Wednesday, February 21, 2018

Booknotes: General E.A. Paine in Western Kentucky

New Arrival:
General E.A. Paine in Western Kentucky: Assessing the "Reign of Terror" of the Summer of 1864 by Dieter C. Ullrich and Berry Craig (McFarland, 2018).

As the war dragged on and radical change in the form of emancipation with recruitment of black troops into the Union Army became prioritized, the Lincoln administration appointed increasingly hard-line officers to head up Kentucky military districts and carry out Republican war aims and policy in the state. Perhaps the most notorious of these generals was Stephen G. Burbridge, who earned the enmity of many of his fellow Kentuckians (so much so that he was given the decidedly unfriendly sobriquet of "Butcher"). Another commander whose actions alienated a significant part of the local population was Eleazer A. Paine, the subject of Dieter Ullrich and Berry Craig's General E.A. Paine in Western Kentucky: Assessing the "Reign of Terror" of the Summer of 1864. Judging from his best-known photograph, Paine certainly looked the part of fire and brimstone enforcer.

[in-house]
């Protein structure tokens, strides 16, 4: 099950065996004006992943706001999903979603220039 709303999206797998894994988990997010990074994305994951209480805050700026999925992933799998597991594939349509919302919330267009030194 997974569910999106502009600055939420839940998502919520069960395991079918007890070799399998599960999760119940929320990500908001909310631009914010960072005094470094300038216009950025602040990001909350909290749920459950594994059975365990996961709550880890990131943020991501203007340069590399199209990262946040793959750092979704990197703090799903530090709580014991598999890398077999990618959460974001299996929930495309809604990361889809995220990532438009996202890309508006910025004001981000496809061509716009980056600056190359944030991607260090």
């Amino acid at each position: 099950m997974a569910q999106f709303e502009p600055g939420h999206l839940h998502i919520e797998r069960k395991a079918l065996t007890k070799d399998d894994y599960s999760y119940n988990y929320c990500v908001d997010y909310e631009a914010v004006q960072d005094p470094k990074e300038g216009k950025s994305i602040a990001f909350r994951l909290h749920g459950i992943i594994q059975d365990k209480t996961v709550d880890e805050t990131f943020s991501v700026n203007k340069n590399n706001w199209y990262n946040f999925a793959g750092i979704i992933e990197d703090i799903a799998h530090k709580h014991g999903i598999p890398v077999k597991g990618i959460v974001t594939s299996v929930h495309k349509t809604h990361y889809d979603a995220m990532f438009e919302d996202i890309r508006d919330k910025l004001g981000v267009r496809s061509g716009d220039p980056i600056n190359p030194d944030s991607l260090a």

From the description: "When General E. A. Paine assumed command of the U.S. Army's District of Western Kentucky at Paducah in the summer of 1864, he faced a defiant populace, a thriving black market and undisciplined troops plagued by low morale. Guerrillas pillaged towns and murdered the vocal few that supported the Union. Paine's task was to enforce discipline and mollify the secessionist majority in a 2,300-square-mile district. In less than two months, he succeeded where others had failed. For secessionists, his tenure was a "reign of terror"—for the Unionist minority, a "happy and jubilant" time."

Authors Ullrich and Craig obviously view Paine as an unfairly maligned figure in Kentucky Civil War history. "An abolitionist, Paine encouraged the enlistment of black troops and fair wages for former slaves. Yet his principled views led to his downfall. Critics and enemies falsified reports, leading to his removal from command and a court-martial. He was exonerated on all but one minor charge yet historians have perpetuated the Paine-the-monster myth." Seeking to rehabilitate Paine's historical reputation, the book claims to tell "the complete story."

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